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1 March 2005 Trophic triangles and competition among vertebrate (Oncorhynchus nerka, Gasterosteus aculeatus) and macroinvertebrate (Neomysis mercedis) planktivores in Muriel Lake, British Columbia, Canada
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Abstract

We investigated whether pelagic food web dynamics, expressed through a trophic triangle, could influence the potential success of whole-lake fertilization to enhance juvenile sockeye salmon growth. Muriel Lake (145 ha), located on Vancouver Island, was fertilized during 1984 with no apparent effect on juvenile sockeye growth. Unlike most sockeye nursery lakes, Muriel Lake contains a substantial population of the invertebrate zooplanktivore Neomysis mercedis. We hypothesized that competition for zooplankton prey between Neomysis and planktivorous fish (juvenile sockeye, threespine stickleback) could counteract beneficial effects of either natural or fertilizer-induced increases in food for fish. To test this, we assessed (1985–1986) biomass, production, and consumption of planktivorous mysids and fish and then used bioenergetics models to quantify potential competitive interactions. Our analysis suggested that N. mercedis consumed 7–8% of the zooplankton standing stock per day, while planktivorous fish consumed <1.0%·d−1. Although mysids were the main consumers of zooplankton, mysids were also consumed by fish. Late in 1986, an increase in mysid consumption by large, 1 juvenile sockeye precipitated substantial declines in Neomysis biomass. Although this event came too late to reduce mysid competition with sockeye fry in Muriel Lake in 1986, it did highlight the potential importance of trophic triangles in pelagic food webs. We suggest that mysids may be held in check by juvenile sockeye when exogenous recruitment events result in high sockeye biomass. By contrast, recruitment failures and low sockeye biomass promote increases in Neomysis populations, which then control zooplankton communities such that sockeye gain little benefit from either natural or fertilizer-induced increases of zooplankton. For food web ecologists, the implication is that trophic triangles might produce alternate stable states that are mediated by external factors. For fisheries managers, the implication is that lakes containing mysids should only be fertilized when sockeye densities are high or mysid densities are low.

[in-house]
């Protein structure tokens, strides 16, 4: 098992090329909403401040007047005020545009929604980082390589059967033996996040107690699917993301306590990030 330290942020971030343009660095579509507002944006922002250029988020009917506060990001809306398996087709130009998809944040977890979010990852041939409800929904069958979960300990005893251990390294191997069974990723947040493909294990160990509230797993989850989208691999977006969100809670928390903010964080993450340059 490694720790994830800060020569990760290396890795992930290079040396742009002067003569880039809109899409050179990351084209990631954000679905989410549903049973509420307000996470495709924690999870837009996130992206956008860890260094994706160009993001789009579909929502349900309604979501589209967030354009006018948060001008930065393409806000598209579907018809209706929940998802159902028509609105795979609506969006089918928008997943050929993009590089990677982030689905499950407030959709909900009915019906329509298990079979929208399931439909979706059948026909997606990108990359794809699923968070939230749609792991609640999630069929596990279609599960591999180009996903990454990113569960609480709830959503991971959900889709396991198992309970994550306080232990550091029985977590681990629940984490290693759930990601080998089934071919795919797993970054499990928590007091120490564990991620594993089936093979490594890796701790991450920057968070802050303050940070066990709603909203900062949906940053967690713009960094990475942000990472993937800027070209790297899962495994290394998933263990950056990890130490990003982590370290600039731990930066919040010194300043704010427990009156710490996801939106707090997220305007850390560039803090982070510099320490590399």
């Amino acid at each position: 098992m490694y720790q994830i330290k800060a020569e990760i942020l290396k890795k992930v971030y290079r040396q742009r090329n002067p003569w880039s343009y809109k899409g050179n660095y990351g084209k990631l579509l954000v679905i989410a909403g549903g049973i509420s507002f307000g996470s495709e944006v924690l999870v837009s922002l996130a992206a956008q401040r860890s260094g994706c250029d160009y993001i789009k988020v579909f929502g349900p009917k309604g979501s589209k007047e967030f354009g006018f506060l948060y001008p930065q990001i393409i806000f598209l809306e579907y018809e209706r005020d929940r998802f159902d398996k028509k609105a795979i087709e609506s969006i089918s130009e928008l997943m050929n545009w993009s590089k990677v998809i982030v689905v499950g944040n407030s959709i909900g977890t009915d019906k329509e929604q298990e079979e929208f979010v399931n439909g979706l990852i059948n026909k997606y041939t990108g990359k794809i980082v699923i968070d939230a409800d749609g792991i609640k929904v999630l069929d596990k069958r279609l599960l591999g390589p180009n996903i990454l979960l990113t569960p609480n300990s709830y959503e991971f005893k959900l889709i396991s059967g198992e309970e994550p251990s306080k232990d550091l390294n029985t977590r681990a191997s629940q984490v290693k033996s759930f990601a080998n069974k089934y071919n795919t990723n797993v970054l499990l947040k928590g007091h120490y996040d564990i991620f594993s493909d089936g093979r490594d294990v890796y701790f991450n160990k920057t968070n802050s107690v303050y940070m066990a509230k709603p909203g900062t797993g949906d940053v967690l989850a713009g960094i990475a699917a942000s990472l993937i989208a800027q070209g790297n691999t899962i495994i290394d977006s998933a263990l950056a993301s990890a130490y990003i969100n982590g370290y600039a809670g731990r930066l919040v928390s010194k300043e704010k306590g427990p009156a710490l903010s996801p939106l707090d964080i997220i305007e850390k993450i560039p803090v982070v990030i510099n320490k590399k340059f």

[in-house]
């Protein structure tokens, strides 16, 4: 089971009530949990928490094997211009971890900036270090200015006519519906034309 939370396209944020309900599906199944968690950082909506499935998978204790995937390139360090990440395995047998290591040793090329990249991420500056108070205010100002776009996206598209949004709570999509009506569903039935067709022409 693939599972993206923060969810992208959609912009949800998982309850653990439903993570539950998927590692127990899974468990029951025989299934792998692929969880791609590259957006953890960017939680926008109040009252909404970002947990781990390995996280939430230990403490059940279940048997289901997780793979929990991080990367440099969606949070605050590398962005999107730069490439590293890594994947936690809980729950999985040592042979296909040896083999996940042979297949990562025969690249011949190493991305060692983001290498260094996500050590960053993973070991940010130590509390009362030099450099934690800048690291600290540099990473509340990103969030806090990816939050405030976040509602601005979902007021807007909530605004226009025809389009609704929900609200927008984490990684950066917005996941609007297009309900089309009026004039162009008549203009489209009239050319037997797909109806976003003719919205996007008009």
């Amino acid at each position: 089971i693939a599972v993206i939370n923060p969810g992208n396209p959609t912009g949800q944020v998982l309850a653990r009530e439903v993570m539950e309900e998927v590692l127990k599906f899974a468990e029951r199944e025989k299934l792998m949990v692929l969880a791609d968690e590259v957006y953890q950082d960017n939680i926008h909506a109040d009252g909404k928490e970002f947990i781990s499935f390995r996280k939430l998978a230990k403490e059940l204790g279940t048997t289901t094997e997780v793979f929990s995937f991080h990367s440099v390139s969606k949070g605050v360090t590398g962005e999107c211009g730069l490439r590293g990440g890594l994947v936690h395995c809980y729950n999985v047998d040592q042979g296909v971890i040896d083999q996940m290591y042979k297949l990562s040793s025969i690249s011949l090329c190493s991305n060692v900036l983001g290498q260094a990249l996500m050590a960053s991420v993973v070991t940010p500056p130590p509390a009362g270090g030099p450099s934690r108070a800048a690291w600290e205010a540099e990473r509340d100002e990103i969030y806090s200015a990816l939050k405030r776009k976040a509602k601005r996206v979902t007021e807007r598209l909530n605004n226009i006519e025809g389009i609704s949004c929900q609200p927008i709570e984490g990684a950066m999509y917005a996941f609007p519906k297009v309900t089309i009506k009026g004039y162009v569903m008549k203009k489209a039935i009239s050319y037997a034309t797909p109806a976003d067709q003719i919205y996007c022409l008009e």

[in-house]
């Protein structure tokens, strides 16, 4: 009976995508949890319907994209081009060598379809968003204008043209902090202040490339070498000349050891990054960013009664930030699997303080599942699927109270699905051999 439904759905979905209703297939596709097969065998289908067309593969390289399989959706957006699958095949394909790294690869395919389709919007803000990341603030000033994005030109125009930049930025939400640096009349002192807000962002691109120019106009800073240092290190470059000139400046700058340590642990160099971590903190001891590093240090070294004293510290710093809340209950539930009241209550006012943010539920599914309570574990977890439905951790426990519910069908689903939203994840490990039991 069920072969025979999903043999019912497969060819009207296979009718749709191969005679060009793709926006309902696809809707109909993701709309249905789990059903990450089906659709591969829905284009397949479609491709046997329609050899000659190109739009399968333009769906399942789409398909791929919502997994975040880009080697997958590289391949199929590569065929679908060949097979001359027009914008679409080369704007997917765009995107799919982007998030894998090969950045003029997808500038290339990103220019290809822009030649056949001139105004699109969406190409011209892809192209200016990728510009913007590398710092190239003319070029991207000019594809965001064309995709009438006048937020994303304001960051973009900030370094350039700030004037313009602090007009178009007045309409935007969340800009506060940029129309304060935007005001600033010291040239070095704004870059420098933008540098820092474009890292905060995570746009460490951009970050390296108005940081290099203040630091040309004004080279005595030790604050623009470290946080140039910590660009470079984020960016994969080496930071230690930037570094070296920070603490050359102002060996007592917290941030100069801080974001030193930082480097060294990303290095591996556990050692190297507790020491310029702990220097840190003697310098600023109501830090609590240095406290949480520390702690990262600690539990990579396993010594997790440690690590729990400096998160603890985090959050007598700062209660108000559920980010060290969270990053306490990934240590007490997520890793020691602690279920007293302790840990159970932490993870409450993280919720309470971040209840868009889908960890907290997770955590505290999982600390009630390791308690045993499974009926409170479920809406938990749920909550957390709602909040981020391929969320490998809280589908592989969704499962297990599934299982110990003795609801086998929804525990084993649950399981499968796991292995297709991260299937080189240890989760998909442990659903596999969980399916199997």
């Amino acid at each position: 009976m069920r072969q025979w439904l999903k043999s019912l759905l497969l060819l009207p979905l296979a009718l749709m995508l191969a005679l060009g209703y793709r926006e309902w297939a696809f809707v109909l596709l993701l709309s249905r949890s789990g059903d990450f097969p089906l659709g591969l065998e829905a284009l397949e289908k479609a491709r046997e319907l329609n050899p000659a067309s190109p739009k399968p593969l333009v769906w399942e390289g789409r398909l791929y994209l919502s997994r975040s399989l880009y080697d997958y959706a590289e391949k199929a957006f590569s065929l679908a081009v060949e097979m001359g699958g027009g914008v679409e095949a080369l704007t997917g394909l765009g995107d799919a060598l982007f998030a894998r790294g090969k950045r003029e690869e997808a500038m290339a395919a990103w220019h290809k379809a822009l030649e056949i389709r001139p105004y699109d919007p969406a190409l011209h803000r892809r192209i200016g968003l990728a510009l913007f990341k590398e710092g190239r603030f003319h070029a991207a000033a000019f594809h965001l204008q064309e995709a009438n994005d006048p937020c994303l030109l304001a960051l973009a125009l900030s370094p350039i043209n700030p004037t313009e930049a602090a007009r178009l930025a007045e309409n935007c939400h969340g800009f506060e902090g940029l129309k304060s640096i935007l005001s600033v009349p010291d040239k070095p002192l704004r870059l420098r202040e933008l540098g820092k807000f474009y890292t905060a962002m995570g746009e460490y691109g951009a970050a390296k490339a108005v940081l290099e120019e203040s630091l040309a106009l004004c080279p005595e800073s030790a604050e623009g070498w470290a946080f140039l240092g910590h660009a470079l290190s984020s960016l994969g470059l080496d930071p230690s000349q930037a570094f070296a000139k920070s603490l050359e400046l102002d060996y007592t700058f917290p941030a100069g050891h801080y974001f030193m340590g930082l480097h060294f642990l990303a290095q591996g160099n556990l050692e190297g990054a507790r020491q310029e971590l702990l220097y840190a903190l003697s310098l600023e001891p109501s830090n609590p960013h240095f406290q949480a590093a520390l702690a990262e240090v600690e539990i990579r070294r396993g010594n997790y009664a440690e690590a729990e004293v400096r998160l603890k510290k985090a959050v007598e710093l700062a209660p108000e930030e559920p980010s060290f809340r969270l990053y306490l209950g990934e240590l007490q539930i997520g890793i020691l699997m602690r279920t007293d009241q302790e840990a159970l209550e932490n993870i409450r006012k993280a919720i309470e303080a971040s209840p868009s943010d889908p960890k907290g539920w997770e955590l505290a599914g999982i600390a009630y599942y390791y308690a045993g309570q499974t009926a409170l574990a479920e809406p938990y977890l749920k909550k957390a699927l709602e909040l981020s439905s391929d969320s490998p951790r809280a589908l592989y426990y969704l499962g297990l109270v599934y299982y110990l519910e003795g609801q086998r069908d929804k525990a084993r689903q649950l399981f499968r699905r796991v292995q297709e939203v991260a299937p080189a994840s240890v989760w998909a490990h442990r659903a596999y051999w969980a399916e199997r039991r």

Kim D. Hyatt, Charles Ramcharan, Donald J. McQueen, and Karen L. Cooper "Trophic triangles and competition among vertebrate (Oncorhynchus nerka, Gasterosteus aculeatus) and macroinvertebrate (Neomysis mercedis) planktivores in Muriel Lake, British Columbia, Canada," Ecoscience 12(1), 11-26, (1 March 2005). https://doi.org/10.2980/i1195-6860-12-1-11.1
Received: 3 February 2004; Accepted: 1 August 2004; Published: 1 March 2005
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